When Canadian doubles star Daniel Nestor was playing in the U.S. Open last week, his older daughter was back home in Toronto attending her first day of kindergarten.
As they do almost every day of the 35 weeks Nestor is on the road, father and daughter shared the details of their days via Skype.
"(Tiana) is very shy," Nestor said from Belgrade, where Canada will play Serbia this weekend in a Davis Cup semifinal.
"She's one of those kids who, if she's somewhere for three hours, the last hour she comes into her own. The first two hours she's not being herself. She definitely needs some pushing and motivation to open up. Hopefully she comes around because I was like that too. If she's as shy as I was growing up, it will be tough for her."
Technology, Nestor said, has made traveling easier. It's helped the father of two daughters – Tiana will turn 5 in December, Bianca is 6 months old – remain on the ATP tour, where he's claimed 81 men's doubles titles, including eight Grand Slams, in a pro career that has spanned more than two decades.
Nestor is the oldest regular player on the tour, having turned 41 last week during his 21st consecutive U.S. Open appearance.
Nestor, however, doesn't plan on walking away from the game just yet. And why would he when there are still so many reasons to play, including Canada's unprecedented recent performances on the international stage.
"People ask me how long I'm going to play. When you have a talented (Canadian) team and potential to play in these types of matches in years to come, that's what keeps me going still," he said ahead of Friday's opening matches on the clay of Belgrade Arena.
"If we're able to win this, it will definitely be a top moment (in my career)," added Nestor, who won an Olympic gold medal in 2000. "Even being in this situation is a top moment."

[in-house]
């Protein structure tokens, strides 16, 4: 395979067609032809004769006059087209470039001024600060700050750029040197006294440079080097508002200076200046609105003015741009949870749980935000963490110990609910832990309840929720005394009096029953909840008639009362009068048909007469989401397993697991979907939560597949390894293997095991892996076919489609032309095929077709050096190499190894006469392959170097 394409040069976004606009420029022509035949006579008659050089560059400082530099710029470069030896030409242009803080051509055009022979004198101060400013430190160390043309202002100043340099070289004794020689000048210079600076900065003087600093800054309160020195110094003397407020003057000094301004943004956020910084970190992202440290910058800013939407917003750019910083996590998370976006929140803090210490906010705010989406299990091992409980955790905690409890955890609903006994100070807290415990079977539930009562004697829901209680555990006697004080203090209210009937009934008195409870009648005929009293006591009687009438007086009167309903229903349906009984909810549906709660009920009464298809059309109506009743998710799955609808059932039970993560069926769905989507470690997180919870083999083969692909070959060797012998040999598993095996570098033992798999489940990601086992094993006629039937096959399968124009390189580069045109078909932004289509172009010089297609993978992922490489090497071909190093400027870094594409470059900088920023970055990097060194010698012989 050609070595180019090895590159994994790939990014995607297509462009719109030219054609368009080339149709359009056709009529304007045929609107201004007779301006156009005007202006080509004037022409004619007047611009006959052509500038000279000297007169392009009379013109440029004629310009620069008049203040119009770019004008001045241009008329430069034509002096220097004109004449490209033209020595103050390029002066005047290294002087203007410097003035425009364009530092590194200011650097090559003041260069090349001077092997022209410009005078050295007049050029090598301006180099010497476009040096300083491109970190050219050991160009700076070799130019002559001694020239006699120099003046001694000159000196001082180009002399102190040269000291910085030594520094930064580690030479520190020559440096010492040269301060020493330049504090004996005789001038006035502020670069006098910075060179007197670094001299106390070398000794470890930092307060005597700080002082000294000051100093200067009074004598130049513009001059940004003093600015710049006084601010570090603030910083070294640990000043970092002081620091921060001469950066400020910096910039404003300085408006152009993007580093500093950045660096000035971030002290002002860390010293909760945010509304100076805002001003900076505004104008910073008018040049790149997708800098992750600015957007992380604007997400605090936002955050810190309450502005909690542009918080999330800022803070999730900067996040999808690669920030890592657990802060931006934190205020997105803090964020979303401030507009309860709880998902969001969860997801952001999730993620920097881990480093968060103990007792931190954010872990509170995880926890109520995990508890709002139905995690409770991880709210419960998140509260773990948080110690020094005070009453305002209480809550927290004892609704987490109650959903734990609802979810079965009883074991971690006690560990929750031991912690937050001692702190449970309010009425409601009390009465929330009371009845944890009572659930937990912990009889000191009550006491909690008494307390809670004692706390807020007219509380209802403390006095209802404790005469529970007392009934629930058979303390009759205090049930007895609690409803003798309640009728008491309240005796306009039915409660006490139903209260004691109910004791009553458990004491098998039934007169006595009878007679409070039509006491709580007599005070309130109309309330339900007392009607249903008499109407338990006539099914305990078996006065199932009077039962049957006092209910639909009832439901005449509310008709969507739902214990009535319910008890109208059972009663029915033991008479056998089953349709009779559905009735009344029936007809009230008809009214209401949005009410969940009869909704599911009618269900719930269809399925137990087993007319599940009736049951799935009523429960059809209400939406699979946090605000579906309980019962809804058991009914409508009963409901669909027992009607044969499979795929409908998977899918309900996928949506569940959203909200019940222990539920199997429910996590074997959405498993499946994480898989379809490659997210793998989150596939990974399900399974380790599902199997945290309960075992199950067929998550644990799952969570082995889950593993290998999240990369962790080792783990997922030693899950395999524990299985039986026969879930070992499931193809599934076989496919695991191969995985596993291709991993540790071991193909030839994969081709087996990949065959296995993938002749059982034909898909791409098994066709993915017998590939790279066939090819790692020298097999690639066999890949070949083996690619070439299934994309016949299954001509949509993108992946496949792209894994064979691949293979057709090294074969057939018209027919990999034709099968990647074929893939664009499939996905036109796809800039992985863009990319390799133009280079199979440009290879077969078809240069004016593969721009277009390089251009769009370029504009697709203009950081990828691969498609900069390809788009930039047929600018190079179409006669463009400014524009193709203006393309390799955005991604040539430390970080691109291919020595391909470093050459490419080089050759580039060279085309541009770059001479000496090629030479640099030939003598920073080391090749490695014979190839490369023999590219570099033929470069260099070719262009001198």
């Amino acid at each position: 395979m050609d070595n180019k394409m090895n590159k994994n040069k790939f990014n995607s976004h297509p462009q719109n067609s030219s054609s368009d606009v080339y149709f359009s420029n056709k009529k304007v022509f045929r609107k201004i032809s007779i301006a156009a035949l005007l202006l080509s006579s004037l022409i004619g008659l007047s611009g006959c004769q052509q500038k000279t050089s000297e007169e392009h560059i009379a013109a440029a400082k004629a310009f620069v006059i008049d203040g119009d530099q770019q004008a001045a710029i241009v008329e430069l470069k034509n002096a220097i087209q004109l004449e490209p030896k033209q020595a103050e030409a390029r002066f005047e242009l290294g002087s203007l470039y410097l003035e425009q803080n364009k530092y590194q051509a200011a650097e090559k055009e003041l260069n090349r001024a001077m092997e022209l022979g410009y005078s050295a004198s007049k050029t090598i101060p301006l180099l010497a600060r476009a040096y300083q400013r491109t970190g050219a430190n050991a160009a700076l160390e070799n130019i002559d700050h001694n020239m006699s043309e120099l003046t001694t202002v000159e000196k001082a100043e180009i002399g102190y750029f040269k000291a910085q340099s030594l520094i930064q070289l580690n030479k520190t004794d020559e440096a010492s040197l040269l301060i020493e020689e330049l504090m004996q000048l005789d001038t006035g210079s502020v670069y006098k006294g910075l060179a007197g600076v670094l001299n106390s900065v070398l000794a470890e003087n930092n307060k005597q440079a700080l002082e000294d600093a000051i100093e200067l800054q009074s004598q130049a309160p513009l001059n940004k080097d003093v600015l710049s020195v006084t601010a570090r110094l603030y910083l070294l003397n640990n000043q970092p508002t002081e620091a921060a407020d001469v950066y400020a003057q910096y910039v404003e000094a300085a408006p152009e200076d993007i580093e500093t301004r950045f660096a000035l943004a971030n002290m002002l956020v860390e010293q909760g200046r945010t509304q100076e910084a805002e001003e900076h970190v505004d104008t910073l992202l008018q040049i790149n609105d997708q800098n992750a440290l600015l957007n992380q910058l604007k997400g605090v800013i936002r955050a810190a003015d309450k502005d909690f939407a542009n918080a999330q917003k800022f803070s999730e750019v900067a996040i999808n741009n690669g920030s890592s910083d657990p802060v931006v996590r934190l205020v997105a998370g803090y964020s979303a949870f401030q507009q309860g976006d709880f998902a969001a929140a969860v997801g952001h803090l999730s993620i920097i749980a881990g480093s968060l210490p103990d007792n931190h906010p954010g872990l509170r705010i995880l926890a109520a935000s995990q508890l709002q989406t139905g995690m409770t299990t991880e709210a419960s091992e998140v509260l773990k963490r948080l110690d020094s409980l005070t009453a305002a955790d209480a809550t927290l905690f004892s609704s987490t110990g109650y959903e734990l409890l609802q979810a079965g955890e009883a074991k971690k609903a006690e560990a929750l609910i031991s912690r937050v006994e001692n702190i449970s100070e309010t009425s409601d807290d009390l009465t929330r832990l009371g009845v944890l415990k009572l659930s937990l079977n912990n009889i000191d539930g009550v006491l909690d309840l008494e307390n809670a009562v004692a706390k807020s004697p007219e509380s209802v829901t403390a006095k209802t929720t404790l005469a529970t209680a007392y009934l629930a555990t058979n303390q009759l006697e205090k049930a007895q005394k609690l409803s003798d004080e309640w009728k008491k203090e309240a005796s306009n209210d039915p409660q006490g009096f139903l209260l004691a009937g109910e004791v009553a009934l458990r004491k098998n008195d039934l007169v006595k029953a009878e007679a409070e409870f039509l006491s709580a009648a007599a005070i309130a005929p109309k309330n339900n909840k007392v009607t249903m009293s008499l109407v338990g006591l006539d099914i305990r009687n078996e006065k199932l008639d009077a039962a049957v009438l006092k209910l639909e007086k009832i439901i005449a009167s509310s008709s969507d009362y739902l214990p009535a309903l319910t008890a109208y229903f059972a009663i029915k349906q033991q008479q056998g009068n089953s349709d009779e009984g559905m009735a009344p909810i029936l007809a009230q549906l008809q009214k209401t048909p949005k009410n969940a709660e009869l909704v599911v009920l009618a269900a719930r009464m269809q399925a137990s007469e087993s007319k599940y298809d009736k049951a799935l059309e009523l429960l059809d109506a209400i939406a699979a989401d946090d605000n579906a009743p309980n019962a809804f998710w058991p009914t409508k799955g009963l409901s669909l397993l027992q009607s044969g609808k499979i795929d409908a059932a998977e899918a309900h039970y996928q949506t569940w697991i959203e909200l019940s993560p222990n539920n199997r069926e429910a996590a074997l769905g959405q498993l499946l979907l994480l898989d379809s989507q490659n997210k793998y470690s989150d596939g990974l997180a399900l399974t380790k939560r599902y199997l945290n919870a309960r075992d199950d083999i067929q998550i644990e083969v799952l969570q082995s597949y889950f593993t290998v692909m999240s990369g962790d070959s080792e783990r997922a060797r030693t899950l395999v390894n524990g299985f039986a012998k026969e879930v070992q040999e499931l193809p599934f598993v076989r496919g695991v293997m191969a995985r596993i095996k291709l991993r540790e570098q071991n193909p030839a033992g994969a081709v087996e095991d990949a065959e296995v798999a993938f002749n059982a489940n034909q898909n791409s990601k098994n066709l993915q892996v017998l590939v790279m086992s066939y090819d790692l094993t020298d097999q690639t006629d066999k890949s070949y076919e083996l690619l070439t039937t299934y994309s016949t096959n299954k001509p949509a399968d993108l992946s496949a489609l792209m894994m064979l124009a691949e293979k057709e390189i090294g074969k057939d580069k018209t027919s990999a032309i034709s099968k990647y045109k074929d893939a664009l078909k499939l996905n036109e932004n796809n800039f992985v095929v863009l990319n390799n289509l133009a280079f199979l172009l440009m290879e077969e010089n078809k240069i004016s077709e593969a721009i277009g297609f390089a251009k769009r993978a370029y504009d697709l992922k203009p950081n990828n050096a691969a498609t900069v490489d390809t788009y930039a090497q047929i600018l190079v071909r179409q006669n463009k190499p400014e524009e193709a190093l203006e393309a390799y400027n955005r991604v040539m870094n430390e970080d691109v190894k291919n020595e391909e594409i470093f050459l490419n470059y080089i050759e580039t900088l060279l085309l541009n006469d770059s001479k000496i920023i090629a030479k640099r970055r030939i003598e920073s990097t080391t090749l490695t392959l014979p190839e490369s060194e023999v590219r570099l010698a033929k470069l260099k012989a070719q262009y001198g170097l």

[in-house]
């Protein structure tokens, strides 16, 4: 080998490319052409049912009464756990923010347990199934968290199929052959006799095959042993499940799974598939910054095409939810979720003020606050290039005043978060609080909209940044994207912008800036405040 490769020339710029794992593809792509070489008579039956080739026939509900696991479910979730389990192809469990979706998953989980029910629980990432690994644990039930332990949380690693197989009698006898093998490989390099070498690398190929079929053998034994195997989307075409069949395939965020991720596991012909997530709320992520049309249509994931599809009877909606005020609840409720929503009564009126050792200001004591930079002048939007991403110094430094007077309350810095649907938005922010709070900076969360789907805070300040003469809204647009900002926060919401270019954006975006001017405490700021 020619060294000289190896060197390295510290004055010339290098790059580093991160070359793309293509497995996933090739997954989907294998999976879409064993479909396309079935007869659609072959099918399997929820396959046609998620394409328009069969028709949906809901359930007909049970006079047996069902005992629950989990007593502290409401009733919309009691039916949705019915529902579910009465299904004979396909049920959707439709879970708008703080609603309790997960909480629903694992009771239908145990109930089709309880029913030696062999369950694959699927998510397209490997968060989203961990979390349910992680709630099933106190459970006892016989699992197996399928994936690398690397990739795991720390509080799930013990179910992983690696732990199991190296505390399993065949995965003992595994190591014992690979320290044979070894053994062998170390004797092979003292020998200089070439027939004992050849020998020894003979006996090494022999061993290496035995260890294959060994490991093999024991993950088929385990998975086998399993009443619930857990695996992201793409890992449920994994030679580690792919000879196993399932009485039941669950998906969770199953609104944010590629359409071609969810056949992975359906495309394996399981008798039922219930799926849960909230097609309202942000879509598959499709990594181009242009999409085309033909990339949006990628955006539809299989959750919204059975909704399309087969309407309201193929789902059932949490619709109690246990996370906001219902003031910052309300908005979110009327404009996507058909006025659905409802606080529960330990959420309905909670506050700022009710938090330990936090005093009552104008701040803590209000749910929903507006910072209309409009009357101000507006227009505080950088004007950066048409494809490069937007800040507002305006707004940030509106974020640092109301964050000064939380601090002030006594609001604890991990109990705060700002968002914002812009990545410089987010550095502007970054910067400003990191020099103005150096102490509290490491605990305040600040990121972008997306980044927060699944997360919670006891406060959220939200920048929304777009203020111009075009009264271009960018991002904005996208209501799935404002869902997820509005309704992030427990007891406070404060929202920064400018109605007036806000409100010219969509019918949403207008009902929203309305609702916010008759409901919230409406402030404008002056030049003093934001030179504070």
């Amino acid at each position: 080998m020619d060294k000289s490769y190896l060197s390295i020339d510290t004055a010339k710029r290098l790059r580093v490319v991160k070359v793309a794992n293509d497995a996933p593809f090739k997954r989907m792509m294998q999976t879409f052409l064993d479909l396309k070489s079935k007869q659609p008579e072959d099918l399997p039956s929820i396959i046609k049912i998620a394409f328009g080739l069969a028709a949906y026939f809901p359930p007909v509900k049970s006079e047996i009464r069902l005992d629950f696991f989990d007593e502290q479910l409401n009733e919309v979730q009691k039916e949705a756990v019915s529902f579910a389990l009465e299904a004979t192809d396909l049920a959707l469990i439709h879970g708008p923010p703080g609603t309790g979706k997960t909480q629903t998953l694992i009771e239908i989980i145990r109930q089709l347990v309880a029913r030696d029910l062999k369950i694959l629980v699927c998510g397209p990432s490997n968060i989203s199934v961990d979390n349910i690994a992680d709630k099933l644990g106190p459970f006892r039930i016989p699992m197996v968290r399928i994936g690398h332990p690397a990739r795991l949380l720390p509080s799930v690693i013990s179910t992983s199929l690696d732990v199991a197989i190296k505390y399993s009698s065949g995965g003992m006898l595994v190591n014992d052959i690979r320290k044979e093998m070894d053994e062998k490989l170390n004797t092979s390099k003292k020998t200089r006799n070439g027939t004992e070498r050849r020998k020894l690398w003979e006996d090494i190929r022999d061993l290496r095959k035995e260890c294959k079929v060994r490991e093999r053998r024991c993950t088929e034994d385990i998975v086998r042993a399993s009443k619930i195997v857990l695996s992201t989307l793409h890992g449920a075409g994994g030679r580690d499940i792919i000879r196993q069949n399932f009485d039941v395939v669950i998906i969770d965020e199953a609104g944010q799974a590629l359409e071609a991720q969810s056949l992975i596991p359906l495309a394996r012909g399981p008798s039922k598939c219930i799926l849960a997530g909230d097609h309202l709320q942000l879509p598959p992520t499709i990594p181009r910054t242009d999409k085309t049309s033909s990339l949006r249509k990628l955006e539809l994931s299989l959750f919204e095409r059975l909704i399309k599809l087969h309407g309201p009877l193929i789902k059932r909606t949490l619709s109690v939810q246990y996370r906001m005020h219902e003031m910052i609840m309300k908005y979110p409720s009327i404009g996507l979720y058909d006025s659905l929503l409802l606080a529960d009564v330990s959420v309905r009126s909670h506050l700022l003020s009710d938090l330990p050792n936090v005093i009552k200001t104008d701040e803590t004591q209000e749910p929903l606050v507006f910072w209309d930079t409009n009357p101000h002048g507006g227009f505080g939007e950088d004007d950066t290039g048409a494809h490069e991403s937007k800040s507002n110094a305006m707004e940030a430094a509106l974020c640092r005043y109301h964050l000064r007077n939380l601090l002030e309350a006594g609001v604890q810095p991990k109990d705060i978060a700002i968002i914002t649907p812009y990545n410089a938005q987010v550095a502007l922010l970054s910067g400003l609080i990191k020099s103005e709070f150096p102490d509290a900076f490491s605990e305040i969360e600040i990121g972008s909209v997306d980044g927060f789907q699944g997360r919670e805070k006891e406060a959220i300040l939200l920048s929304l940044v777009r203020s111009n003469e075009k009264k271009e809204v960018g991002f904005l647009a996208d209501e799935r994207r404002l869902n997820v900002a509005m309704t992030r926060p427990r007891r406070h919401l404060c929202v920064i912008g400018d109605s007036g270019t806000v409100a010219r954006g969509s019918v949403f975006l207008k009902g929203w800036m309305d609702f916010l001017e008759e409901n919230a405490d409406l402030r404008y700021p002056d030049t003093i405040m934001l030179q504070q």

Canada has never made it this far in the event that begins each year with 130 countries and sees only 16 teams qualify for the World Cup. This weekend's winner moves onto the final in November against the winner of the other semifinal between Argentina and Czech Republic.
Milos Raonic will lead the Canadians against top-ranked Novak Djokovic and Serbia in the semi that is expected to draw 15,000 fans each day.
Nestor, who was born in Belgrade, will team again with 23-year-old Vasek Pospisil. The two recorded a 6-3, 6-4, 3-6, 3-6, 15-13 win in Canada's Davis Cup quarterfinal victory over Italy last spring, a thriller that lasted 4 1/2 hours and set the stage for Raonic's singles win that ensured Canada's advance.
Pospisil considers himself lucky to play alongside the veteran who secured the world No. 1 men's double ranking for more than 100 weeks.
"(Nestor) is a legend and someone I looked up to for many years growing up," Pospisil said. "So obviously playing with him the first few time was nerve wracking. I feel much more comfortable now a year or two later and I'm really able to appreciate it."
Nestor hopes to play through 2014, and turn around what hasn't been the greatest 2013.
He said his body, remarkably, feels a lot better than it did back in the early days during his injury-plagued singles career.
He travels with his own trainer now and draws inspiration from older athletes such as Niklas Lidstrom, the former Detroit Red Wings defenseman and seven-time Norris Trophy winner who retired at 42.
"There are a lot of athletes who have endured," Nestor said. "I think a lot of it is that people retire because they're fed up or sick of it. Yes, it is very tough not being with my family all the time. But from what I've heard from people who've retired, they all say `This is the best it is.'"
That's why he tries to live in the moment.
"Definitely the life and the camaraderie with the other players is something I appreciate a lot more now. I was very shy when I was younger, and didn't always enjoy the lifestyle," Nestor said.
"For sure I do appreciate it more. I know the days are numbered, so I really try and soak it up as much as I can until the day is done."